The con­sul­ta­tion pa­per pro­vides no sin­gle an­swer to any ques­tion. Lam ex­plained that the gov­ern­ment is re­luc­tant to re­ject any ideas at present. When ap­pro­pri­ate, how­ever, the gov­ern­ment will iden­tify what pro­pos­als are con­sid­ered to have de­fied le­gal premises.

Asked whether can­di­dates could en­ter the race by pe­ti­tion of a cer­tain por­tion of the elec­torate — a pro­posal ad­vo­cated by the op­po­si­tion — Lam said the nom­i­nat­ing com­mit­tee is the only in­sti­tu­tion em­pow­ered to se­lect can­di­dates.

She said pro­pos­als not only must be prac­ti­cal and con­form to le­gal re­quire­ments of the Ba­sic Law and NPCSC de­ci­sions, but need to have a rea­son­able chance of win­ning the ap­proval of two-thirds of the Leg­isla­tive Coun­cil ( LegCo) mem­bers, the ma­jor­ity of the pub­lic, as well as the NPCSC.

The re­form pack­age will re­quire the back­ing of at least five op­po­si­tion leg­is­la­tors. Lam warned that if an im­passe re­sulted, the so­ci­ety could face po­lit­i­cal and eco­nomic in­sta­bil­ity. If this hap­pened no one would be win­ner, she stressed.

In spite of tough chal­lenges ahead, the chief sec­re­tary was con­fi­dent the com­mu­nity, which val­ued the rule of law, would over­come its dif­fer­ences.

Sec­re­tary for Con­sti­tu­tional and Main­land Af­fairs Ray­mond Tam Chi-yuen said that while the 2017 elec­tion would be the first to im­ple­ment the “ul­ti­mate goal” of uni­ver­sal suf­frage, the elec­toral setup it­self would not be fi nal. He said it would change with the times when nec­es­sary.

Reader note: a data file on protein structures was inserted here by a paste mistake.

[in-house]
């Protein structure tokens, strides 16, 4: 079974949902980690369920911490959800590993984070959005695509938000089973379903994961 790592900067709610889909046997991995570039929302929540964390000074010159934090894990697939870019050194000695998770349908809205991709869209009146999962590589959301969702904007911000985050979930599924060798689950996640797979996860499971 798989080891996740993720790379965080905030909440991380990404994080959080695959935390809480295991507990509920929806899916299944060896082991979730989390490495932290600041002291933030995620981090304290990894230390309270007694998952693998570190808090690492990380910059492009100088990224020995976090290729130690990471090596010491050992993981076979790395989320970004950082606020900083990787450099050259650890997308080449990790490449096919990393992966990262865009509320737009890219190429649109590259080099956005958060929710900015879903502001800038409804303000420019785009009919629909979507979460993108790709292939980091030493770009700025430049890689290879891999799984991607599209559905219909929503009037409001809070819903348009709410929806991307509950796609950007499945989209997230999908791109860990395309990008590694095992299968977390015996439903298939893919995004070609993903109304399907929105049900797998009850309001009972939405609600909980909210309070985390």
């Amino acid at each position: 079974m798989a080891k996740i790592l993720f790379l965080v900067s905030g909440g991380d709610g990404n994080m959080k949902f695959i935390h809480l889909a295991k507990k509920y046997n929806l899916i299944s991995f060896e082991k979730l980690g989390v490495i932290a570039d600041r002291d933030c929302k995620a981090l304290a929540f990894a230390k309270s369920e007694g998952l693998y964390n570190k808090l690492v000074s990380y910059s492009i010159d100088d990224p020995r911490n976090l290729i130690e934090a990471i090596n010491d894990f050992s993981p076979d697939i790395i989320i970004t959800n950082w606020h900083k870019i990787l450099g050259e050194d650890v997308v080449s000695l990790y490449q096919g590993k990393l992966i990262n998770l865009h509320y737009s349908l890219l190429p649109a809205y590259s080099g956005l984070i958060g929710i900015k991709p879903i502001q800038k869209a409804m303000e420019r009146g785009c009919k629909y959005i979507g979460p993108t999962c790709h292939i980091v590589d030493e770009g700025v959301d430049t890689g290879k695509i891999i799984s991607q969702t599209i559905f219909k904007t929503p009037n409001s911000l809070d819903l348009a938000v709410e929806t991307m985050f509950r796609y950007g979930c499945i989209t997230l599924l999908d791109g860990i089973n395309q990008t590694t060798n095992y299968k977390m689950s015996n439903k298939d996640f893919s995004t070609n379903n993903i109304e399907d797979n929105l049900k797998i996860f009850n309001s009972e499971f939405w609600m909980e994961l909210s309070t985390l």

The con­sul­ta­tion, due to end on May 4, 2014, is the first of five steps to over­haul the city’s elec­toral sys­tem. All views col­lected in the con­sul­ta­tion will be com­piled into a re­port. This will then be sub­mit­ted to the NPCSC by the cur­rent CE.

If the NPCSC agrees to re­vise the elec­tion meth­ods, the SAR gov­ern­ment will ta­ble a con­crete re­form pack­age to the LegCo. It re­quires the sup­port of two- thirds of all law­mak­ers and the CE be­fore the pack­age is sub­mit­ted to the NPCSC for fi­nal ap­proval.

The lo­cal leg­is­la­ture will still have to amend laws in ac­cor­dance to the plan ap­proved by the NPCSC.

Tam said the pub­lic opin­ion re­port was ex­pected to reach the NPCSC by July next year. A fi­nal pro­posal would again in­vite pub­lic views in the sec­ond half of next year. While it was too early to tell how long the sec­ond con­sul­ta­tion would take, he hoped to fin­ish it be­fore the end of 2014.

At LegCo, po­lit­i­cal par­ties have made plans to en­gage in the land­mark con­sul­ta­tion. The Demo­cratic Al­liance for the Bet­ter­ment and Progress for Hong Kong and New Peo­ple Party will seek pub­lic views and de­velop their own pro­pos­als.

A panel at LegCo will host pub­lic hear­ings in Jan­uary for the con­sul­ta­tion, while mem­bers of the LegCo were also in­vited to din­ners hosted by the chief sec­re­tary. Four dates in Jan­uary are open for law­mak­ers to sign up.


Chief Sec­re­tary for Ad­min­is­tra­tion Car­rie Lam Cheng Yuet-ngor speaks as Sec­re­tary for Con­sti­tu­tional and Main­land Af­fairs Ray­mond Tam Chi-yuen looks on at a press con­fer­ence on the “Con­sul­ta­tion Doc­u­ment on the Meth­ods for Se­lect­ing the Chief Ex­ec­u­tive in 2017 and for Form­ing the Leg­isla­tive Coun­cil in 2016” on Wed­nes­day.